NICE questions new diabetes drug’s cost effectiveness
The National Institute for Health and Care Excellence has called for more evidence from Boehringer Ingelheim on its drug empagliflozin for treating type 2 diabetes.
Empagliflozin (Jardiance) is an oral, once-daily medication belonging to a class of drugs called sodium glucose co-transporter (SGLT-2) inhibitors.
It works by blocking the reabsorption of glucose in the kidneys, which is instead passed out of the body in the urine.
In latest draft guidance, NICE said it could not recommend the drug for use on the NHS without more evidence that it would be a cost-effective treatment.
Professor Carole Longson, director of the NICE Centre for Health Technology Evaluation, said it was “important to have a varied arsenal” to tackle diabetes.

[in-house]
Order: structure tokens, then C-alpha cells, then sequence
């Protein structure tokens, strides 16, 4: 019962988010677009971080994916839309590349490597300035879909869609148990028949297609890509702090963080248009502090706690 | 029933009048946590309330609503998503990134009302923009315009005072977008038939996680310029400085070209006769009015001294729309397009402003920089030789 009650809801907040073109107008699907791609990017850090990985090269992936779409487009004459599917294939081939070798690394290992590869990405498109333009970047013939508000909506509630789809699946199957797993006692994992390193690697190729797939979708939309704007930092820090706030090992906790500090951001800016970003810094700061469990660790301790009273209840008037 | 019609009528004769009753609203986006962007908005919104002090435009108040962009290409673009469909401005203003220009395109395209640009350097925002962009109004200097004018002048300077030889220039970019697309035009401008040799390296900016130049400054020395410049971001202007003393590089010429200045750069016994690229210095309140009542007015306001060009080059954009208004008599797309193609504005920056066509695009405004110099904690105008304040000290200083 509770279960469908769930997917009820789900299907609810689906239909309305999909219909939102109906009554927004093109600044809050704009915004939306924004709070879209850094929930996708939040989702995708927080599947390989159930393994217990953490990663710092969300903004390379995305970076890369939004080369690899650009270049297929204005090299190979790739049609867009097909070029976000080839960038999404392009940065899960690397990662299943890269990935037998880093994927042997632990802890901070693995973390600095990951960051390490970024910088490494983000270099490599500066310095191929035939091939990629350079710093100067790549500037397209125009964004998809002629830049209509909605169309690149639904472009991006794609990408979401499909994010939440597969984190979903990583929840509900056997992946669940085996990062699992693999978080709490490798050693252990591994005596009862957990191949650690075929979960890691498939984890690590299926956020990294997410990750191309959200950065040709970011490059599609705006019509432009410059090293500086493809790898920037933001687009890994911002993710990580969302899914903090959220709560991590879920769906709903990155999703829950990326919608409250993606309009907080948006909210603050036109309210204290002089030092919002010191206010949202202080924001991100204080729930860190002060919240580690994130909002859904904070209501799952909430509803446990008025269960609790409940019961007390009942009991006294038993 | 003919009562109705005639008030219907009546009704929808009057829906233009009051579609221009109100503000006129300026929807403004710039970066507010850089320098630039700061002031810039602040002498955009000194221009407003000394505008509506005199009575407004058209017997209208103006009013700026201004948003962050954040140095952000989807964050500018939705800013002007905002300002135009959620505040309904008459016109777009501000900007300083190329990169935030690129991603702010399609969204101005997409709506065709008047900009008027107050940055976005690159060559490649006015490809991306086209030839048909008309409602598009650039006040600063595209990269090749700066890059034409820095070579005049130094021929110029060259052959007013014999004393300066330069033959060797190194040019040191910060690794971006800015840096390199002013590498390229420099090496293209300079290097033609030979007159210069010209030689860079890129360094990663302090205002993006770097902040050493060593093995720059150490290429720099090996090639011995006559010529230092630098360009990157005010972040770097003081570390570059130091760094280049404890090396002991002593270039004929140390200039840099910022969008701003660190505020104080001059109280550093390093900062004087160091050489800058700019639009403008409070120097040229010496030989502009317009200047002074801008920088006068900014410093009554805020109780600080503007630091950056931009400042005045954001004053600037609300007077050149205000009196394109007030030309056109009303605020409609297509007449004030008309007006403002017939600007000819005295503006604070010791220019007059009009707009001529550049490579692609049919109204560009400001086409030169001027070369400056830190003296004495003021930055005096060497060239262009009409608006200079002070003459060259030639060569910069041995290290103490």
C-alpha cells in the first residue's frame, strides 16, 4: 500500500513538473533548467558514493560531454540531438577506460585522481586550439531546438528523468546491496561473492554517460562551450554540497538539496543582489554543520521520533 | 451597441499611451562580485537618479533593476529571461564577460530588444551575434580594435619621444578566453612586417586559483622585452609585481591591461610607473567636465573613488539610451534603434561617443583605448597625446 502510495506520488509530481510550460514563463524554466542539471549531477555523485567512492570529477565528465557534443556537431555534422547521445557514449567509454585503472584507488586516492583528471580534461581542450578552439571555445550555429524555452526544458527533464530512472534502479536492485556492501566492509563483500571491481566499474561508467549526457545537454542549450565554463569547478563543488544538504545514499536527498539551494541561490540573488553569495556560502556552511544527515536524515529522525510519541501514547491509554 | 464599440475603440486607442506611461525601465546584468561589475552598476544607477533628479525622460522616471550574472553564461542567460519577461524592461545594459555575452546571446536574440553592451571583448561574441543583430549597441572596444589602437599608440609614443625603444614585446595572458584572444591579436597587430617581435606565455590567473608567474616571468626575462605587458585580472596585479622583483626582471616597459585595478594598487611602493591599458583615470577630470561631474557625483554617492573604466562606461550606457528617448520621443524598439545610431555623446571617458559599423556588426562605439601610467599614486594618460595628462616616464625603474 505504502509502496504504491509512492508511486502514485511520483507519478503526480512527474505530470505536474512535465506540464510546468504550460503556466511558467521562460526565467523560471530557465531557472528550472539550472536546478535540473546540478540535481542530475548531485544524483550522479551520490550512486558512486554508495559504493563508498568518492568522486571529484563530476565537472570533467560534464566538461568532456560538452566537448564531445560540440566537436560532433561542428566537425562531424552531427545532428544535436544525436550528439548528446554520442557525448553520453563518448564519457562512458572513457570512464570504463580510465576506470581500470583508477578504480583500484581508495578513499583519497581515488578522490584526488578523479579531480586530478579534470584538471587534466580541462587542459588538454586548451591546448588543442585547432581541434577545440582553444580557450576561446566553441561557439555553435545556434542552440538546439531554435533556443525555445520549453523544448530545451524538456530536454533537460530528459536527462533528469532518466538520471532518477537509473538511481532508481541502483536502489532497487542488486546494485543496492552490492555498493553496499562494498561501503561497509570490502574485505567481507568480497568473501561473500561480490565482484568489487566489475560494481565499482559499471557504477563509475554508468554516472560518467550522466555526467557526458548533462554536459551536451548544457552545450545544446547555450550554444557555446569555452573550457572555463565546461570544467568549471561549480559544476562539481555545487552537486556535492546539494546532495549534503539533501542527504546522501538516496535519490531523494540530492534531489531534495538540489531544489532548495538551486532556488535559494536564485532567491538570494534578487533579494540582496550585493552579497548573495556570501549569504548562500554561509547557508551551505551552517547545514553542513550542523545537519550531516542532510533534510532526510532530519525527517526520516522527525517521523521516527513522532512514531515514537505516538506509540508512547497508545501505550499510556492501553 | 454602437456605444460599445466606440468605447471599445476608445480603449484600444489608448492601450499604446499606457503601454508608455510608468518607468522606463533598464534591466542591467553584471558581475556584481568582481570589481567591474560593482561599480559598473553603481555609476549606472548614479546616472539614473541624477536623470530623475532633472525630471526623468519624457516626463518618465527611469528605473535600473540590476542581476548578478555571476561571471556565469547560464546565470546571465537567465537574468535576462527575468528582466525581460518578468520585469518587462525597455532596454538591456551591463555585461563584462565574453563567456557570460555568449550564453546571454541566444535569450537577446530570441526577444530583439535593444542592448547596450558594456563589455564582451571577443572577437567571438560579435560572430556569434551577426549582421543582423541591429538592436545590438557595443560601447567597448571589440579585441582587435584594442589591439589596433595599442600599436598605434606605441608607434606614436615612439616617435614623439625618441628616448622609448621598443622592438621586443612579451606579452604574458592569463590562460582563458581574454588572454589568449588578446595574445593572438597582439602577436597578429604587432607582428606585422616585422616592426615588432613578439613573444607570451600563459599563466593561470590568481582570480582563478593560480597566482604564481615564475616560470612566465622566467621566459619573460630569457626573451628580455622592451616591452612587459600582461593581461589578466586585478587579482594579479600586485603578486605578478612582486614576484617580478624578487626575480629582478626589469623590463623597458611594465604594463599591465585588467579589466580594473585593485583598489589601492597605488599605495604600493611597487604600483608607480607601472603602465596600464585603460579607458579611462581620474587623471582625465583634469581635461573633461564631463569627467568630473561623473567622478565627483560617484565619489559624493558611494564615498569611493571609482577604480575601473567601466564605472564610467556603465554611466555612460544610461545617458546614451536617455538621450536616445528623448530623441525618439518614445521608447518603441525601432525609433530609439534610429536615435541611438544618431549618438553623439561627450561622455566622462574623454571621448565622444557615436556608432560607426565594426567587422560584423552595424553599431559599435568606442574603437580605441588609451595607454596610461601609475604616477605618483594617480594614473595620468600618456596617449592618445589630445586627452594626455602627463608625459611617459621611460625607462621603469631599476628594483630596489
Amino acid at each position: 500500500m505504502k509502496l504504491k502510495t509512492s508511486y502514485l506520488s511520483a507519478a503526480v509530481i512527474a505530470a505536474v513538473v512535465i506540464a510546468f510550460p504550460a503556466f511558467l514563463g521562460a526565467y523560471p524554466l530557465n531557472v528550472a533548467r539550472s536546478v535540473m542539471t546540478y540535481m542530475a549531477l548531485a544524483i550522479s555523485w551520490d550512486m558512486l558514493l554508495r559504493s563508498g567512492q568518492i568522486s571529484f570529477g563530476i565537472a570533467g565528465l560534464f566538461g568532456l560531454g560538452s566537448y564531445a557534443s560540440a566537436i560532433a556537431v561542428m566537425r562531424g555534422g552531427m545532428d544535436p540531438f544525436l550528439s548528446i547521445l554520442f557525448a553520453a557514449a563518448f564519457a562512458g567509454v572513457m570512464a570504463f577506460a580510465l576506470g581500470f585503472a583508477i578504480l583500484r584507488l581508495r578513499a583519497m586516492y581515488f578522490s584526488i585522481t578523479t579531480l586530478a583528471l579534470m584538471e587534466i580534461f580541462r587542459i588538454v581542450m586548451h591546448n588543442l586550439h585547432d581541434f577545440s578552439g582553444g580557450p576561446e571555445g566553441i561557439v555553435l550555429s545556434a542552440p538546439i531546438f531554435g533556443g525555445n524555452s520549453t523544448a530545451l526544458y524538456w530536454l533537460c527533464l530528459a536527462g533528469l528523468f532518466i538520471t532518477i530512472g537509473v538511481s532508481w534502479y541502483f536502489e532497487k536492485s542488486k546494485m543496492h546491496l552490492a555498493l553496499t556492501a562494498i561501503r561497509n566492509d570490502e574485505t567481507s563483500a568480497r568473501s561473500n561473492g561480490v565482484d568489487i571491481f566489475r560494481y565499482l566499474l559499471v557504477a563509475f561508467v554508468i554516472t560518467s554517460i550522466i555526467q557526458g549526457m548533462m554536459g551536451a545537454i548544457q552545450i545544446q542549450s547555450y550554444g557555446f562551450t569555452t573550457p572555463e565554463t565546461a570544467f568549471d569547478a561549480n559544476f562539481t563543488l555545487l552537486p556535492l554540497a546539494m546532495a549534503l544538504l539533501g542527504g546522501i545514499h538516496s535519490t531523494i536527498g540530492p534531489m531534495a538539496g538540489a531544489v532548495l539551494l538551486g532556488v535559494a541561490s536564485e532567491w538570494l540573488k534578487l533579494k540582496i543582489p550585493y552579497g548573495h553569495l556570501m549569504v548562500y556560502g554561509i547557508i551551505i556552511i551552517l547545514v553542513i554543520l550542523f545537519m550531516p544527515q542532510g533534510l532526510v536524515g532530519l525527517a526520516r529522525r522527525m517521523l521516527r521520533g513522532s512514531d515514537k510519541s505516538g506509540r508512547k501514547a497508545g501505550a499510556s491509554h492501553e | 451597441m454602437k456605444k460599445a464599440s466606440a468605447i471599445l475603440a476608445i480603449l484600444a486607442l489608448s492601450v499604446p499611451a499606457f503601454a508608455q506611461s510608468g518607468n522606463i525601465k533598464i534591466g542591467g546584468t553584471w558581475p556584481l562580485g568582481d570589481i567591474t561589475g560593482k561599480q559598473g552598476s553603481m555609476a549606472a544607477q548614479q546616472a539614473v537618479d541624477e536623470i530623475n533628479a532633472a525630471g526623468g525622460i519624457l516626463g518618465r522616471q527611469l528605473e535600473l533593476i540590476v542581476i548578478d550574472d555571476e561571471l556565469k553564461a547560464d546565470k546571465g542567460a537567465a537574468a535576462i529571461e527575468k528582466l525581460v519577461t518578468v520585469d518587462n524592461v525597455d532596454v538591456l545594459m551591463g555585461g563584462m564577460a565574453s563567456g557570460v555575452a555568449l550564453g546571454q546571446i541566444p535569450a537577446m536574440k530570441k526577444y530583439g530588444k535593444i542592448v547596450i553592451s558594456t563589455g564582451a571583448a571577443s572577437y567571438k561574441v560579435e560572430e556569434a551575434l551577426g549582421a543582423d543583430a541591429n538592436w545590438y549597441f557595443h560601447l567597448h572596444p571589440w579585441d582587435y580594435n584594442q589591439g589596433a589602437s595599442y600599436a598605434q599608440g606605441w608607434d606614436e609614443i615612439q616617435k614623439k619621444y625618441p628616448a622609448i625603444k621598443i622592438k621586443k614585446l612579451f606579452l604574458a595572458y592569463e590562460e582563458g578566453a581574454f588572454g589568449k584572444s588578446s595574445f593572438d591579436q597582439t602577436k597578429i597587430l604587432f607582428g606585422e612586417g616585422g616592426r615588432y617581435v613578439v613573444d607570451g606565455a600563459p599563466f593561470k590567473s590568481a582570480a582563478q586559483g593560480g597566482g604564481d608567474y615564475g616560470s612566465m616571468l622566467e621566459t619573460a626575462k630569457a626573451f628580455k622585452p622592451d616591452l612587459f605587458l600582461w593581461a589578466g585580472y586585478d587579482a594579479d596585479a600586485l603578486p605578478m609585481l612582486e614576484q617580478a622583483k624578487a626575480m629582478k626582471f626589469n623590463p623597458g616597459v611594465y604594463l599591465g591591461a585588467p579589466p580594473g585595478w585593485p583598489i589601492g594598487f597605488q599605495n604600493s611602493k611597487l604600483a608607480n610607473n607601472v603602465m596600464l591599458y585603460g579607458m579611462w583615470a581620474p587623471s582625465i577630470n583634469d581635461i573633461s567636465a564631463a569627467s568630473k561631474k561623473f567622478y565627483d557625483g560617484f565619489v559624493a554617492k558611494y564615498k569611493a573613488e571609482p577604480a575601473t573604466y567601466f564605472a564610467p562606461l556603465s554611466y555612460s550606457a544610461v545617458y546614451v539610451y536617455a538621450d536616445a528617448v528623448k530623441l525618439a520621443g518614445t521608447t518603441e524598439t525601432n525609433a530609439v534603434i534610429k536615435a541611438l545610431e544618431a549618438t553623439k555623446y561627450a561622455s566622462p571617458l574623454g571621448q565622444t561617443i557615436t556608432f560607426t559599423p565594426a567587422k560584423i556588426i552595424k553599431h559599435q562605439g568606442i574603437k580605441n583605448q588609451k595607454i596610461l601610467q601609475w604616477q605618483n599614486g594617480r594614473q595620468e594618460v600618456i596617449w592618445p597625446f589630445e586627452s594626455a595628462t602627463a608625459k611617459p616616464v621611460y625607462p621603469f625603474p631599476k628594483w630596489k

“New treatments, like empagliflozin, will help clinicians give people with type 2 diabetes the right treatment,” she said.
“There is good evidence which shows that empagliflozin is clinically effective,” she said. “But we need more information to demonstrate that it is cost-effective when compared with other treatments the NHS already provides.
“The [NICE] committee has requested more information to help it decide whether empagliflozin is a cost-effective use of NHS resources,” she added.
According to the company’s submission to NICE, the price of empagliflozin is £36.59 per pack of 28 tablets for both 10 mg and 25 mg doses. The annual cost is estimated to be £470.30.
The recommended starting dosage is 10 mg once daily for both monotherapy and as an add-on combination therapy with other glucose lowering medicinal products including insulin.
The draft guidance will be available on the NICE website for consultation from 27 August.